Fitness implications of seasonal climate variation in Columbian ground squirrels
The impacts of climate change on the fitness of terrestrial vertebrate species are often studied with respect to the spring onset of the mating season and subsequent breeding. However, the effect of climate at other times of the year might also be important, and at least sometimes have a major influence on annual fitness. We examined variation in climate variables (temperature, rainfall, snowfall, and snowpack) during 21 years of annual activity and hibernation of Columbian ground squirrels (Urocitellus columbianus). We examined relationships between climate and annual fitness, and asked whether directional fitness declines (0.03 units/year) were associated with directional changes in climate variables.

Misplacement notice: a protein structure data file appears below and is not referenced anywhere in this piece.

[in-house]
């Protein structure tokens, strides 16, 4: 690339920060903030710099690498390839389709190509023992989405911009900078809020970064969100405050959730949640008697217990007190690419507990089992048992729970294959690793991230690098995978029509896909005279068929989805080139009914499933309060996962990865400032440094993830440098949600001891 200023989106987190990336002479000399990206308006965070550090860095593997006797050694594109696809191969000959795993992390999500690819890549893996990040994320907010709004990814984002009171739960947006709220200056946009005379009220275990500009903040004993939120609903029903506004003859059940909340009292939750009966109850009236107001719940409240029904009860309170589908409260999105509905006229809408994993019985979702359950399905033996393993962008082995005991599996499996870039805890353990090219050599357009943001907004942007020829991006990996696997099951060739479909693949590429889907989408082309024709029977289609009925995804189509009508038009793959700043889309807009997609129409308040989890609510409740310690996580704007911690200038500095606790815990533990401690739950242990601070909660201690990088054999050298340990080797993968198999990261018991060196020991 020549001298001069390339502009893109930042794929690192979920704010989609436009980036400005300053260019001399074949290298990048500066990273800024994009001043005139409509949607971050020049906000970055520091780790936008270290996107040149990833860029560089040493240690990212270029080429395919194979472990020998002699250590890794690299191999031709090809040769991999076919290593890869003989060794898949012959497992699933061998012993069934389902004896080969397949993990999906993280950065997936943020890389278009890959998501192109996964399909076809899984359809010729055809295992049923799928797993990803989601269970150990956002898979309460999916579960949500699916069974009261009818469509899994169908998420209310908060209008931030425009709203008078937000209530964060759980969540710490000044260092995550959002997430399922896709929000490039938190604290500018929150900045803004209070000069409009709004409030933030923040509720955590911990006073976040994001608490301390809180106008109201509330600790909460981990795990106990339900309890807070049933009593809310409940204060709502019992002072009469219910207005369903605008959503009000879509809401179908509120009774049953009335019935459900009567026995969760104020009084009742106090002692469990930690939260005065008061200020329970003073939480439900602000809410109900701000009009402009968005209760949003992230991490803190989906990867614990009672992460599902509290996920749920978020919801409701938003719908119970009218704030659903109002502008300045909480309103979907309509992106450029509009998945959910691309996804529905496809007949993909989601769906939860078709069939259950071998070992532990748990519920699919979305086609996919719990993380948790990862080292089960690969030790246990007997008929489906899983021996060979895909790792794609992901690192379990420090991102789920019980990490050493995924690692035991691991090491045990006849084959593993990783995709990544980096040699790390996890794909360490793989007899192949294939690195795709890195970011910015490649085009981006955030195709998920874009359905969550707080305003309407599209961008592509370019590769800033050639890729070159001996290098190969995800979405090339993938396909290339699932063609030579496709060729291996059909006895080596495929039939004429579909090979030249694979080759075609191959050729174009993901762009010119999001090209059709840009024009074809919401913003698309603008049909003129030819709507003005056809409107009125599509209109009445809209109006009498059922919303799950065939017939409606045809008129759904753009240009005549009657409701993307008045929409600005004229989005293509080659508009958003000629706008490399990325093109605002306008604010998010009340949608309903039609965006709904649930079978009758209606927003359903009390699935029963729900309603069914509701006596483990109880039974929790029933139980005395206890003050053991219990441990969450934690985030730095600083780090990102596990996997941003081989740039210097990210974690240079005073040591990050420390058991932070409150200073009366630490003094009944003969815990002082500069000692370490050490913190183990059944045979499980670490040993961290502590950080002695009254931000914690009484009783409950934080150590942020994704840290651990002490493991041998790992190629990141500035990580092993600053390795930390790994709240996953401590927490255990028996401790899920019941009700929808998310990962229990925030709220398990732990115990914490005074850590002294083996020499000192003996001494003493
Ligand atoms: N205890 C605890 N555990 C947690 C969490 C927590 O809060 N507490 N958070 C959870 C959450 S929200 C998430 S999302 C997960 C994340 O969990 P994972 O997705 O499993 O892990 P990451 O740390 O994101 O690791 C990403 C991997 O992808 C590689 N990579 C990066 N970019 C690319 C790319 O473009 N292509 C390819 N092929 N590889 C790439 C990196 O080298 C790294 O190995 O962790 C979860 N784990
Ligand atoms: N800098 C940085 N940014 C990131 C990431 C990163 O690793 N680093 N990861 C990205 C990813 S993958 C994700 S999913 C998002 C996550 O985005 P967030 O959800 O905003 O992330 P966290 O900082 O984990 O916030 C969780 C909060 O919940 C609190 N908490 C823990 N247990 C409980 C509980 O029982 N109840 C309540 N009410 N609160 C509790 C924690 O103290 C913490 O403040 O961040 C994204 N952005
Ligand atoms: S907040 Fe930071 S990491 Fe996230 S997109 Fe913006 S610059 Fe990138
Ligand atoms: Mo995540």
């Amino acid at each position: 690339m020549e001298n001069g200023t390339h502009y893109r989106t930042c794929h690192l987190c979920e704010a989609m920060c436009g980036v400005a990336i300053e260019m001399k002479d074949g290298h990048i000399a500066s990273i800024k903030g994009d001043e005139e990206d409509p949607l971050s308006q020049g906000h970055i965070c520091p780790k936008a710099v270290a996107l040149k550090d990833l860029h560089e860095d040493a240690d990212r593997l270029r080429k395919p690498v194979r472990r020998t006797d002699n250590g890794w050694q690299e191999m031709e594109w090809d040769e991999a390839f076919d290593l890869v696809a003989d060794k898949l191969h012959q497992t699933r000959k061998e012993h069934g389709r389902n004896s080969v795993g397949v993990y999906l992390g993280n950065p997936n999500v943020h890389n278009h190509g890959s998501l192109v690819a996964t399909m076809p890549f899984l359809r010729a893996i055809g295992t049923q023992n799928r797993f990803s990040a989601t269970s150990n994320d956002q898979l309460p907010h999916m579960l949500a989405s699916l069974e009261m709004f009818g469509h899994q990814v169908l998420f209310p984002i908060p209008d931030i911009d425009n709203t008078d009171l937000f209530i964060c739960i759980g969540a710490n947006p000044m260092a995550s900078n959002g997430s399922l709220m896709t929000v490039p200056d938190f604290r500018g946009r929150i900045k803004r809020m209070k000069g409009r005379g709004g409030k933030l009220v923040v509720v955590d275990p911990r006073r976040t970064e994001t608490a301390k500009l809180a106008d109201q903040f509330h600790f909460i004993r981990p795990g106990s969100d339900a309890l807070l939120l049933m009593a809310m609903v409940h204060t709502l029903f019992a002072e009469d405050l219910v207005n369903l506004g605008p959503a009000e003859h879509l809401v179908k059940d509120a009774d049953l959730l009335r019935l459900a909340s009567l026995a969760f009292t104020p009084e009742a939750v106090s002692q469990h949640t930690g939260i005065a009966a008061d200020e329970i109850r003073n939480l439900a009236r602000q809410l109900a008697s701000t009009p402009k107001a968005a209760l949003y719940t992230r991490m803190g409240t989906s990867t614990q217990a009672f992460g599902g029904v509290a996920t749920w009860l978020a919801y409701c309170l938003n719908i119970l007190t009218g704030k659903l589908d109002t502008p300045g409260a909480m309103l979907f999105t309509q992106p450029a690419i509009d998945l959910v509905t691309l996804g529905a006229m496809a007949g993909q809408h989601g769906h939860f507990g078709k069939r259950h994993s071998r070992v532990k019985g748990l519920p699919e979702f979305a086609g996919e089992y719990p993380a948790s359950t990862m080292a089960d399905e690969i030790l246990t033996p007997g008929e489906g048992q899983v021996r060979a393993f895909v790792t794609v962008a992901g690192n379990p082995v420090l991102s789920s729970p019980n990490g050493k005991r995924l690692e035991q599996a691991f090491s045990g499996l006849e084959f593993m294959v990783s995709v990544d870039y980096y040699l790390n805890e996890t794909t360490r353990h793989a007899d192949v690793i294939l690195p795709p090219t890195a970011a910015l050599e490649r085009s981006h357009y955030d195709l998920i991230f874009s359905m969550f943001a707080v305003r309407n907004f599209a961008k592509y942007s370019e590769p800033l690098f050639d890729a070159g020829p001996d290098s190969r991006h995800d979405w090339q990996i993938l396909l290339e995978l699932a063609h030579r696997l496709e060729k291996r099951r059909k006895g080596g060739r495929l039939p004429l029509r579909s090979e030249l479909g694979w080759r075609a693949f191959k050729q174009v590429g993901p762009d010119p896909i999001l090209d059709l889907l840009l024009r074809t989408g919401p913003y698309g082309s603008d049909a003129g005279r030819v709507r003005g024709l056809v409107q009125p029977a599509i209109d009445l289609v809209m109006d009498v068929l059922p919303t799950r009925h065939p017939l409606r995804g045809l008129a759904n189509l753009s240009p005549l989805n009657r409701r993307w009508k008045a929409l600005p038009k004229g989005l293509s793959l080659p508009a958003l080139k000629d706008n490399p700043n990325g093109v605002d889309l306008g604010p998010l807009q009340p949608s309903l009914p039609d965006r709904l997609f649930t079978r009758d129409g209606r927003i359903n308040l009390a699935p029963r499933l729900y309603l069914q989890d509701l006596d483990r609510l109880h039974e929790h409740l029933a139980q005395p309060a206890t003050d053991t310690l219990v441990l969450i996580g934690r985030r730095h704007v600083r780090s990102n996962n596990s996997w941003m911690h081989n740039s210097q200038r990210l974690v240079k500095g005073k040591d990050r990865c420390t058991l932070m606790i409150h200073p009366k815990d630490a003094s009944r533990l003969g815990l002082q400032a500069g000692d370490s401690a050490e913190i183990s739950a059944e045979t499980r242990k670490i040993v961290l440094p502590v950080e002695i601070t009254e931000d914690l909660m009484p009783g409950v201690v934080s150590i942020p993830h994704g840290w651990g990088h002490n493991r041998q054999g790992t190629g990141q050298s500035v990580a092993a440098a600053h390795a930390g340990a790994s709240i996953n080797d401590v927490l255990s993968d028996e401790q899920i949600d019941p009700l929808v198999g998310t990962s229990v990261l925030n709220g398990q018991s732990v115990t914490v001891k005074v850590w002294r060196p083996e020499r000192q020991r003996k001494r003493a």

The annual fitness of adult female ground squirrels was associated with spring temperature (r = 0.691), spring snow conditions (r = -0.442 to -0.663), and early summer rainfall (r = 0.559). Directional changes in climate variables were found for spring snowmelt (r = 0.474) and summer rainfall (r = -0.525). Using path analysis, we found that directional changes in early summer rainfall, with summers getting drier over time, had a stronger influence on annual fitness than the timing of spring snowmelt (ρ = 0.445 and -0.271, respectively). The summer period corresponds to growth of recently weaned young and pre-hibernation fattening for adult ground squirrels. We concluded that the impacts of climate changes on species should be studied throughout their lifecycle events, and a primary focus only on breeding season climate variables may underestimate these impacts.